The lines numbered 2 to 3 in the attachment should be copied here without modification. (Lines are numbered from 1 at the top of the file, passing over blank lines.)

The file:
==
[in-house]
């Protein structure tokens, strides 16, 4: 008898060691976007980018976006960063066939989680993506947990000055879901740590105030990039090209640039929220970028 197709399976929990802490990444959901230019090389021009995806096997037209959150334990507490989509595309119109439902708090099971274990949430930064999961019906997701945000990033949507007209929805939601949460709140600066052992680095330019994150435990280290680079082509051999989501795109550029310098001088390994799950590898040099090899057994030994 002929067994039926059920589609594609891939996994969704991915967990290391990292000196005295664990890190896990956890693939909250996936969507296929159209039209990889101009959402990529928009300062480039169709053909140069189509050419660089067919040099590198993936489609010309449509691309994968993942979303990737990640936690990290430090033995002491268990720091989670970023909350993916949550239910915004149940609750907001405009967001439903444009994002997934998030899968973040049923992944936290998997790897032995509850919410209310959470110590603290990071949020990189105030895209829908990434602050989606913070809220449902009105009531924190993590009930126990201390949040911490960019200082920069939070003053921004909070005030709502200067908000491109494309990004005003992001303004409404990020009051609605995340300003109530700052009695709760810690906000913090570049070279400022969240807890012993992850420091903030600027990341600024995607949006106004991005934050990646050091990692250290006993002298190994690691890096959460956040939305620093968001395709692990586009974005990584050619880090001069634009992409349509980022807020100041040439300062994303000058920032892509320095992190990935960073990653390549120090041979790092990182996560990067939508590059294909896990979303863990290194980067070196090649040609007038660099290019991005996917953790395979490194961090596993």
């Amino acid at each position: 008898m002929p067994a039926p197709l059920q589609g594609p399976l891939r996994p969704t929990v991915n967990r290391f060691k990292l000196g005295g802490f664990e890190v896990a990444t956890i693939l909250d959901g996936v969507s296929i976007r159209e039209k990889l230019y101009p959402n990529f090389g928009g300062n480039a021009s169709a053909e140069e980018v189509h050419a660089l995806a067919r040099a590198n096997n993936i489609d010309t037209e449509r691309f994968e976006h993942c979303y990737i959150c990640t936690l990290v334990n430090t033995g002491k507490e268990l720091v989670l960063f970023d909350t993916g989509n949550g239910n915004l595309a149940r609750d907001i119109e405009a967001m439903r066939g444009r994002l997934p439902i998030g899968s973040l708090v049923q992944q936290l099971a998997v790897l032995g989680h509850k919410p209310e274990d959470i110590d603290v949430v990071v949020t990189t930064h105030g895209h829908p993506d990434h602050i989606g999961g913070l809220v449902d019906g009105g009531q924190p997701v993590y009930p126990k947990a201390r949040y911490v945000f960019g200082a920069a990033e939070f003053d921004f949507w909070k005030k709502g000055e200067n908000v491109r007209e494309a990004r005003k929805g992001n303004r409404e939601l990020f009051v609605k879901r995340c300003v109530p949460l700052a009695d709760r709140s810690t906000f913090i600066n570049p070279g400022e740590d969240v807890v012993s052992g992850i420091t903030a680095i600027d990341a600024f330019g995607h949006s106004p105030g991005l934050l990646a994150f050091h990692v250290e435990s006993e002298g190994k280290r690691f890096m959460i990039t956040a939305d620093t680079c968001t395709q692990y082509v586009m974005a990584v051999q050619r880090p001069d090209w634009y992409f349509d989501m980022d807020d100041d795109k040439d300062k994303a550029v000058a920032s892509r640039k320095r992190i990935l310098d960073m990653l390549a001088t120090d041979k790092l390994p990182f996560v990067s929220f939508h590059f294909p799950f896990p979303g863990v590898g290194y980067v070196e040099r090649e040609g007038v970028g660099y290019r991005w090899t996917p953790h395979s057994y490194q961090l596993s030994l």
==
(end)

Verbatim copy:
């Protein structure tokens, strides 16, 4: 008898060691976007980018976006960063066939989680993506947990000055879901740590105030990039090209640039929220970028 197709399976929990802490990444959901230019090389021009995806096997037209959150334990507490989509595309119109439902708090099971274990949430930064999961019906997701945000990033949507007209929805939601949460709140600066052992680095330019994150435990280290680079082509051999989501795109550029310098001088390994799950590898040099090899057994030994 002929067994039926059920589609594609891939996994969704991915967990290391990292000196005295664990890190896990956890693939909250996936969507296929159209039209990889101009959402990529928009300062480039169709053909140069189509050419660089067919040099590198993936489609010309449509691309994968993942979303990737990640936690990290430090033995002491268990720091989670970023909350993916949550239910915004149940609750907001405009967001439903444009994002997934998030899968973040049923992944936290998997790897032995509850919410209310959470110590603290990071949020990189105030895209829908990434602050989606913070809220449902009105009531924190993590009930126990201390949040911490960019200082920069939070003053921004909070005030709502200067908000491109494309990004005003992001303004409404990020009051609605995340300003109530700052009695709760810690906000913090570049070279400022969240807890012993992850420091903030600027990341600024995607949006106004991005934050990646050091990692250290006993002298190994690691890096959460956040939305620093968001395709692990586009974005990584050619880090001069634009992409349509980022807020100041040439300062994303000058920032892509320095992190990935960073990653390549120090041979790092990182996560990067939508590059294909896990979303863990290194980067070196090649040609007038660099290019991005996917953790395979490194961090596993």
């Amino acid at each position: 008898m002929p067994a039926p197709l059920q589609g594609p399976l891939r996994p969704t929990v991915n967990r290391f060691k990292l000196g005295g802490f664990e890190v896990a990444t956890i693939l909250d959901g996936v969507s296929i976007r159209e039209k990889l230019y101009p959402n990529f090389g928009g300062n480039a021009s169709a053909e140069e980018v189509h050419a660089l995806a067919r040099a590198n096997n993936i489609d010309t037209e449509r691309f994968e976006h993942c979303y990737i959150c990640t936690l990290v334990n430090t033995g002491k507490e268990l720091v989670l960063f970023d909350t993916g989509n949550g239910n915004l595309a149940r609750d907001i119109e405009a967001m439903r066939g444009r994002l997934p439902i998030g899968s973040l708090v049923q992944q936290l099971a998997v790897l032995g989680h509850k919410p209310e274990d959470i110590d603290v949430v990071v949020t990189t930064h105030g895209h829908p993506d990434h602050i989606g999961g913070l809220v449902d019906g009105g009531q924190p997701v993590y009930p126990k947990a201390r949040y911490v945000f960019g200082a920069a990033e939070f003053d921004f949507w909070k005030k709502g000055e200067n908000v491109r007209e494309a990004r005003k929805g992001n303004r409404e939601l990020f009051v609605k879901r995340c300003v109530p949460l700052a009695d709760r709140s810690t906000f913090i600066n570049p070279g400022e740590d969240v807890v012993s052992g992850i420091t903030a680095i600027d990341a600024f330019g995607h949006s106004p105030g991005l934050l990646a994150f050091h990692v250290e435990s006993e002298g190994k280290r690691f890096m959460i990039t956040a939305d620093t680079c968001t395709q692990y082509v586009m974005a990584v051999q050619r880090p001069d090209w634009y992409f349509d989501m980022d807020d100041d795109k040439d300062k994303a550029v000058a920032s892509r640039k320095r992190i990935l310098d960073m990653l390549a001088t120090d041979k790092l390994p990182f996560v990067s929220f939508h590059f294909p799950f896990p979303g863990v590898g290194y980067v070196e040099r090649e040609g007038v970028g660099y290019r991005w090899t996917p953790h395979s057994y490194q961090l596993s030994l």